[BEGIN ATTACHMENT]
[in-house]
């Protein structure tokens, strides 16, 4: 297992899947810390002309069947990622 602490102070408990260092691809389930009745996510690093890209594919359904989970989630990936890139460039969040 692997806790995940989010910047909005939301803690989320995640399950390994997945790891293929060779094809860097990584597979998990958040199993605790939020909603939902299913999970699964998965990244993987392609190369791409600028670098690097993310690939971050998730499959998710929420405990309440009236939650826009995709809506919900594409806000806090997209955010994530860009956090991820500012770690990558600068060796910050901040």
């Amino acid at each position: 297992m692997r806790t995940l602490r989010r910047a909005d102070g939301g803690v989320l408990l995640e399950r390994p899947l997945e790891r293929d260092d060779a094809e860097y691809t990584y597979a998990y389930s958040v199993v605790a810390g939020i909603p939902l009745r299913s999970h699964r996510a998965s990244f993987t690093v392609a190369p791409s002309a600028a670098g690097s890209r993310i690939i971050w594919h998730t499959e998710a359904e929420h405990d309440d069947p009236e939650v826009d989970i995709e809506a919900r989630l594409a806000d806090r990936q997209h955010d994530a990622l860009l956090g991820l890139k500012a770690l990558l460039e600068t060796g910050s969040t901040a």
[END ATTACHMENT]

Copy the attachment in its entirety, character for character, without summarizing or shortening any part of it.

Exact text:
[in-house]
């Protein structure tokens, strides 16, 4: 297992899947810390002309069947990622 602490102070408990260092691809389930009745996510690093890209594919359904989970989630990936890139460039969040 692997806790995940989010910047909005939301803690989320995640399950390994997945790891293929060779094809860097990584597979998990958040199993605790939020909603939902299913999970699964998965990244993987392609190369791409600028670098690097993310690939971050998730499959998710929420405990309440009236939650826009995709809506919900594409806000806090997209955010994530860009956090991820500012770690990558600068060796910050901040």
């Amino acid at each position: 297992m692997r806790t995940l602490r989010r910047a909005d102070g939301g803690v989320l408990l995640e399950r390994p899947l997945e790891r293929d260092d060779a094809e860097y691809t990584y597979a998990y389930s958040v199993v605790a810390g939020i909603p939902l009745r299913s999970h699964r996510a998965s990244f993987t690093v392609a190369p791409s002309a600028a670098g690097s890209r993310i690939i971050w594919h998730t499959e998710a359904e929420h405990d309440d069947p009236e939650v826009d989970i995709e809506a919900r989630l594409a806000d806090r990936q997209h955010d994530a990622l860009l956090g991820l890139k500012a770690l990558l460039e600068t060796g910050s969040t901040a």